Deputy Culture Editor - Books
From Warcraft to Overwatch, eSports has grown into a global phenomenon.
Up until recently, bringing up eSports in any sort of sports-related discussion would be considered a mockery by the masses. However, as the popularity of eSports rises worldwide - with the industry making over $900 million in revenue just last year - we’ve got to ask the question: can you consider eSports actual sports?
First of all, what are eSports? Unsurprisingly, as the familiar “e” we all know from email might suggest, they’re electronic sports. They refer to collective tournaments organised around different - and usually popular - video games, whether their competitors participate alone or with a team. The usual goal is, of course, to win – and bring home the title. Sounds familiar, right? That’s where the “sports” part comes from!
Though the eSports scene has been thriving since the 2000s, when StarCraft and Warcraft III tournaments graced cable TV channels in South Korea, it’s only in recent years that the word itself has become recognisable in most casual internet gaming circles. This is partly thanks to Twitch, the online video-streaming website which sees upwards of 2.2 million unique broadcasters utilising its services. Many current players in eSports teams found their footing on Twitch, including the majority of those involved in the Overwatch League.
Running with 20 teams each, based in different cities around the globe, the Overwatch League pits teams of six against each other for four matches in the competitive mode of the game. Teams are knocked out of the running based on their performance, with the last team standing going home with the trophy. I remember the league being announced last year much too clearly – it was all over social media during its inaugural season, and it feels to me that the Overwatch League has been the “boom” of eSports in the last couple of years. It’s definitely fitting; one of the game's most popular characters, D.Va, canonically found her place in the game’s story as a fighter within the “Mobile Exo-Force of the Korean Army” (with an amusing acronym of M.E.K.A: a nod to the robot she fights within), due to her experience as an eSports champion.
But popularity does not make a sport. The debate that rages over the internet is that eSports cannot be considered a sport because it isn’t “physical”. However, by that definition, how are activities such as shooting and golf (which require no more than strategy and aim) recognised as sports? In fact, it is a lot more common nowadays to classify sport as merely a competitive game between two or more players, with no specification on the physicality of said game.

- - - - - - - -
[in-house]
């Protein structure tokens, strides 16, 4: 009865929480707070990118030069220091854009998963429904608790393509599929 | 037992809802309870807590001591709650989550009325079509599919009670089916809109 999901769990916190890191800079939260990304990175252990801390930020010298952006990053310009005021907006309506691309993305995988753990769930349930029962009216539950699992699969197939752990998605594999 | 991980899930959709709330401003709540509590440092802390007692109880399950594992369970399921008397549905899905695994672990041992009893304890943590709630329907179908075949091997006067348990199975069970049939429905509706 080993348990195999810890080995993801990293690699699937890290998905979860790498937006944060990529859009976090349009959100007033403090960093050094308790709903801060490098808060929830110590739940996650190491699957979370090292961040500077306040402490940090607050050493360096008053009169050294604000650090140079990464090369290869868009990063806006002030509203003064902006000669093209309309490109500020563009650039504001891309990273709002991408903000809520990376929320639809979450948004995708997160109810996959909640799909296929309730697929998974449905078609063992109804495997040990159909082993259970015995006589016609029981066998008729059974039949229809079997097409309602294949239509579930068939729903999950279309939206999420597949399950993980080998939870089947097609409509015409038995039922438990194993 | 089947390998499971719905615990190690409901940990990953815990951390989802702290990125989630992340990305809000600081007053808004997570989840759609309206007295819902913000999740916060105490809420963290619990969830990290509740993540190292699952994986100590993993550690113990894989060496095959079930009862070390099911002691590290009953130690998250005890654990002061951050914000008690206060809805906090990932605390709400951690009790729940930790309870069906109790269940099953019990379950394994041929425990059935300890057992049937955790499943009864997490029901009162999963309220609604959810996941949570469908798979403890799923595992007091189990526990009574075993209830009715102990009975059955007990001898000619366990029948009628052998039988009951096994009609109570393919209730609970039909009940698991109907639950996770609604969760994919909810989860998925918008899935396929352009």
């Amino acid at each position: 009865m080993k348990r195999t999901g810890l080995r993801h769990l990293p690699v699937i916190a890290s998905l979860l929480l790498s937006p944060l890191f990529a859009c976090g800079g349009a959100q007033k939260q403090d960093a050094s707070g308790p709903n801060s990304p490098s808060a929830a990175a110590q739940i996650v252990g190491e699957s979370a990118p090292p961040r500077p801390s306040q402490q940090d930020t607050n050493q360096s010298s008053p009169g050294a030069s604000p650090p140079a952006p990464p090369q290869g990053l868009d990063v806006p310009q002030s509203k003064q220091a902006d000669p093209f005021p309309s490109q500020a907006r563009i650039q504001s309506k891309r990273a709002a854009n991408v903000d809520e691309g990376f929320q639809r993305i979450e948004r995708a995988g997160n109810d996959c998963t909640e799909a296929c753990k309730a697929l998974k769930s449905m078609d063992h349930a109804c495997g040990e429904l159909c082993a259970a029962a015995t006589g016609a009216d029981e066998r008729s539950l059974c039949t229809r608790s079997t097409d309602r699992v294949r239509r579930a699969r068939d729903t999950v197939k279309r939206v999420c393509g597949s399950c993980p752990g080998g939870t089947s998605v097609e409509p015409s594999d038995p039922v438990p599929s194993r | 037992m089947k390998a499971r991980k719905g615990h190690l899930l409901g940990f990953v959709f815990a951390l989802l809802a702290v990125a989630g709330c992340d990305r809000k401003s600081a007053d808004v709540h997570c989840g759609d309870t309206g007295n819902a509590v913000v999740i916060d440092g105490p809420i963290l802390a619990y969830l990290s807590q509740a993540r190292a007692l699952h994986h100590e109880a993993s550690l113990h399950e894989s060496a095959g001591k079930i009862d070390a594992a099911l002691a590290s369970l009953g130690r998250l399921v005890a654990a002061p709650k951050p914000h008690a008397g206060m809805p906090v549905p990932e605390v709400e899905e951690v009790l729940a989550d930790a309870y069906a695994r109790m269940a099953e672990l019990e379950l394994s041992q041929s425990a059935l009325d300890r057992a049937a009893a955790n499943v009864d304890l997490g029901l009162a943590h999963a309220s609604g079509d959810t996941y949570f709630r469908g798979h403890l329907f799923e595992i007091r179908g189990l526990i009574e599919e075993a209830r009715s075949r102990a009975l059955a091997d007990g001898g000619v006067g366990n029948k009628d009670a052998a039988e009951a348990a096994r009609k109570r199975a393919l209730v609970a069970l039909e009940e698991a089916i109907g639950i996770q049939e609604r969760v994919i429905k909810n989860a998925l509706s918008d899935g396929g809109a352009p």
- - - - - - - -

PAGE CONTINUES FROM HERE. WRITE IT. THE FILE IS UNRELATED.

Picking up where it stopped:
Yes, the world of the video game is simulated; but the rigorous training and strategic planning required to perform well in the Overwatch League is, frankly, insane. Consider some of last year’s standout players on Widowmaker (a sniper who is often called one of the hardest characters to master in the game due to the rigorous aim and skill required to weld her and her “squishy” amount of health). Despite her drawbacks, players such as Soon and Pine were scoring constant quadruple kills against some extremely strong teams. With my 300-odd hours poured into the game, I’m lucky if I can score two during an entire match.
But, as eSports is only now growing, there’s a definite lack of safety procedures. During last year’s season, Shanghai Dragons - the bottom team in the league - released their training schedule. Team members had been training for 12 hours a day, six days a week, during the off-season. This raised way more questions than it solved. In a twisted way, it also brings to light how intense the field is because it wants to be recognised as an actual growing industry. We have a long way to go before eSports is a household name, but when it is – and I’m sure that it will be – I hope it’ll be much safer for its players than it is now.
It’s interesting to note that recently the one and only Celtic FC have begun their own eSports team, which has now been drafted to participate in the Call of Duty World Championships. With the world of traditional sport now leaking into the electronic, eSports is definitely an industry to watch – and personally, I doubt that it won’t be considered a sport for much longer.